From the developer’s point of view, it makes the package feasible.

But what about the city? Neither proposal shows the other half of the urban design package – the other 14- or 24-storey building. Where will it go, and how will it affect the city? Transferred FSR, being abstract, is easily dismissed as somehow non-existent.

It threatens to make a mockery of Sydney’s already immensely elastic planning laws, emphasising the primacy of the dollar as the determinant of city form, and driving considerations of scale and livability even further down the ladder of importance.

Perhaps this should be regarded as an inevitable manifestation of our deregulating times.

And perhaps, anyway, there is little to choose between the 30-storey city and the 100-storey city.

But if that is the case, it should be admitted and written into the rules.

Development competitions should be held as straight financial tenders, making no pretence that urban ideas have any real sway, and idea competitions should be clearly that: a search for vivid or brilliant ideas.

In fact, none of the proposals for the Capitol is architecturally outstanding.

The Bond scheme possesses that rarest of commodities, a gracious plan; and the Ipoh proposal, with its colonnaded court, makes some generous gestures.

But the way the competition was couched – stretching its own rules and forcing unnatural wedlock between architecture and money – puts architecture well beside the point.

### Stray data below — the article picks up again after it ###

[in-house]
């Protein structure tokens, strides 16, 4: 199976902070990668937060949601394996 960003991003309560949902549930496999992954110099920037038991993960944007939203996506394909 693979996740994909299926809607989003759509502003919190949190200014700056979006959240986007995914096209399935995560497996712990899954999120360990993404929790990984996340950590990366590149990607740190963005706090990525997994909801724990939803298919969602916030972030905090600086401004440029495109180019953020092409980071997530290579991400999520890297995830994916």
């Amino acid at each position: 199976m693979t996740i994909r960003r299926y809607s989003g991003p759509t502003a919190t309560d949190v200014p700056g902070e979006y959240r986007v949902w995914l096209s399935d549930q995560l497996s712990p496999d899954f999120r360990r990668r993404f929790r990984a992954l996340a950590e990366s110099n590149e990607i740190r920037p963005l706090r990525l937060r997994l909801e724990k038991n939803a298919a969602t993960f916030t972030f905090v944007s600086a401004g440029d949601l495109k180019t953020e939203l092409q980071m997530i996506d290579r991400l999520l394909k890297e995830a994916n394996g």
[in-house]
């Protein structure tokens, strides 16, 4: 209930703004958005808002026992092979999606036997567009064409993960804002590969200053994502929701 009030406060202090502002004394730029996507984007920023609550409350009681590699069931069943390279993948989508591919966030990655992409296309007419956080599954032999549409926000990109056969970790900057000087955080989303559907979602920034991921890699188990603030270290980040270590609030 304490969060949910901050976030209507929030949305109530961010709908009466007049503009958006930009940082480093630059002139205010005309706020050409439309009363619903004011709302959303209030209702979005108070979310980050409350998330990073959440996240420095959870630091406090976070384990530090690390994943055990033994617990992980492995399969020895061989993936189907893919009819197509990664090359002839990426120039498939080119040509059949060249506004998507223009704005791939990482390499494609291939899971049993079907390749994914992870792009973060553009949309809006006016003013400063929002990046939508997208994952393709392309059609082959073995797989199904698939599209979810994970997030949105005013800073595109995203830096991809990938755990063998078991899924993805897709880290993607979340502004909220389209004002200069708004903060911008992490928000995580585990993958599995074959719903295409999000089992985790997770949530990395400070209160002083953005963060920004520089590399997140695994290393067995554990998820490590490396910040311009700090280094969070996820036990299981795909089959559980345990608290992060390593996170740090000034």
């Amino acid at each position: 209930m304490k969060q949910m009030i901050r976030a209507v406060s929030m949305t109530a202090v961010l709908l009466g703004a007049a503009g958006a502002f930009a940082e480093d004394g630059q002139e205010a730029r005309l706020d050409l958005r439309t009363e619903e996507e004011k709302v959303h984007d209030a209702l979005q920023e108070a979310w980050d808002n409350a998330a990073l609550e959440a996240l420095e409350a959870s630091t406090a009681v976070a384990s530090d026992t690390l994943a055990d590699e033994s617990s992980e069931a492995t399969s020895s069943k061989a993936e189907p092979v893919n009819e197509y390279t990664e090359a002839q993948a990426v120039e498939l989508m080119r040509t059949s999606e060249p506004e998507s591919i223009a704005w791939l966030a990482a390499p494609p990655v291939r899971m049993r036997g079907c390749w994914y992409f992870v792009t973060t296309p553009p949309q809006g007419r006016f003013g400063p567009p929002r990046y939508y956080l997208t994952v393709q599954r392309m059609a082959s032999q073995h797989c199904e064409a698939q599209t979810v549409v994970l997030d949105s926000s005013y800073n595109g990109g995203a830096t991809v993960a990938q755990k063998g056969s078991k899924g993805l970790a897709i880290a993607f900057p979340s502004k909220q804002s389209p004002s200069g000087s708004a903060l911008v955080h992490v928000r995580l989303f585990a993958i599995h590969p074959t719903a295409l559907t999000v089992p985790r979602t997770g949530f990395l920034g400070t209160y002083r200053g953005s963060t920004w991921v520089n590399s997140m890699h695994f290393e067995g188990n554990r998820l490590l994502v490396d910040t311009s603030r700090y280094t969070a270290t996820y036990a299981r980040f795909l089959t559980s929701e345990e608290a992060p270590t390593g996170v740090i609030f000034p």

Good architecture may make money. Unlike most of the serious arts, it may even save money. But that is not, and cannot be, its primary goal, nor what makes it good.

Sydney needs a large lyric theatre. That much is agreed. The crucial question is, as always, who will pay? Traditionally, in democracies, it has been the public purse; to expect developers, in the absence of the political and education system that supported patronage and made it necessary, to suddenly play this role is both unfair and unrealistic.

The Capitol’s fate still hangs in the balance. Even when the council’s choice is made, the Central Sydney Planning Committee (on which aldermen are now a minority) may or may not approve it. Before then the road is even stonier.

No-one is saying what the council will do when conflict arises between the most favourable financial bid and the most desirable architectural proposal.

But it seems unlikely that architecture will be the winner.


Illus: The Capitol Theatre … who will pay to restore such an expensive piece of nostalgia